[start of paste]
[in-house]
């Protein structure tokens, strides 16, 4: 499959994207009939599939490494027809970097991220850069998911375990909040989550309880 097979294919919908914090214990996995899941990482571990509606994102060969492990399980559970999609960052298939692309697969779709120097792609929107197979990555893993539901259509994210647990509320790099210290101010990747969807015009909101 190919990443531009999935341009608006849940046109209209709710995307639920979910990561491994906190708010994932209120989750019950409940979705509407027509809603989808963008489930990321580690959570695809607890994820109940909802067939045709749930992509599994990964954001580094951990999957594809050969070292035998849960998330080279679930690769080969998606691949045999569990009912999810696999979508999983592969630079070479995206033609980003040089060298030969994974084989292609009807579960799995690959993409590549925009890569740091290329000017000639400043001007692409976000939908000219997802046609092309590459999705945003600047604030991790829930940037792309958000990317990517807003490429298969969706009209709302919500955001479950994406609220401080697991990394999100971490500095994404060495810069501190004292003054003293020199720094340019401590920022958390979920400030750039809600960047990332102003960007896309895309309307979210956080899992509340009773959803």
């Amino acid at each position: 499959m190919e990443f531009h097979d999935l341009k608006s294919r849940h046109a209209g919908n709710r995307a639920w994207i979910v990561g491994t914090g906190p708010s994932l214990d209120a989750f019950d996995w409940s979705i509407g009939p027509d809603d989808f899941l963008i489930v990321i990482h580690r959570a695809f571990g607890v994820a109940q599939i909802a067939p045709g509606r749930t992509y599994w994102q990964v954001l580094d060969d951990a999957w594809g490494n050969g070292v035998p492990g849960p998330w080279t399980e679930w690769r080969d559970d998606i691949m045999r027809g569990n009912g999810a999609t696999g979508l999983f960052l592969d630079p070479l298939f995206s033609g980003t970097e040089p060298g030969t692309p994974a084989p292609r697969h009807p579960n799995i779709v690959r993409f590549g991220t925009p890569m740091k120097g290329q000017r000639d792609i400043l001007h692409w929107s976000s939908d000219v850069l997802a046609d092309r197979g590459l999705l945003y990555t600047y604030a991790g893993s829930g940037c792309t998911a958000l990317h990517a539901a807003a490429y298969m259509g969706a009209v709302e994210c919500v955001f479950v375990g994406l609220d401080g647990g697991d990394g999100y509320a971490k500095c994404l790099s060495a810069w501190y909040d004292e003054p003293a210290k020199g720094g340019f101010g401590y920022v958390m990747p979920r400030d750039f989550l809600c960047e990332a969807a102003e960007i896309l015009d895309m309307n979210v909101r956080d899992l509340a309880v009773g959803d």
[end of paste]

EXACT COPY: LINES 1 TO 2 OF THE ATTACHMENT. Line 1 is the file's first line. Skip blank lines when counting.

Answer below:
[in-house]
């Protein structure tokens, strides 16, 4: 499959994207009939599939490494027809970097991220850069998911375990909040989550309880 097979294919919908914090214990996995899941990482571990509606994102060969492990399980559970999609960052298939692309697969779709120097792609929107197979990555893993539901259509994210647990509320790099210290101010990747969807015009909101 190919990443531009999935341009608006849940046109209209709710995307639920979910990561491994906190708010994932209120989750019950409940979705509407027509809603989808963008489930990321580690959570695809607890994820109940909802067939045709749930992509599994990964954001580094951990999957594809050969070292035998849960998330080279679930690769080969998606691949045999569990009912999810696999979508999983592969630079070479995206033609980003040089060298030969994974084989292609009807579960799995690959993409590549925009890569740091290329000017000639400043001007692409976000939908000219997802046609092309590459999705945003600047604030991790829930940037792309958000990317990517807003490429298969969706009209709302919500955001479950994406609220401080697991990394999100971490500095994404060495810069501190004292003054003293020199720094340019401590920022958390979920400030750039809600960047990332102003960007896309895309309307979210956080899992509340009773959803």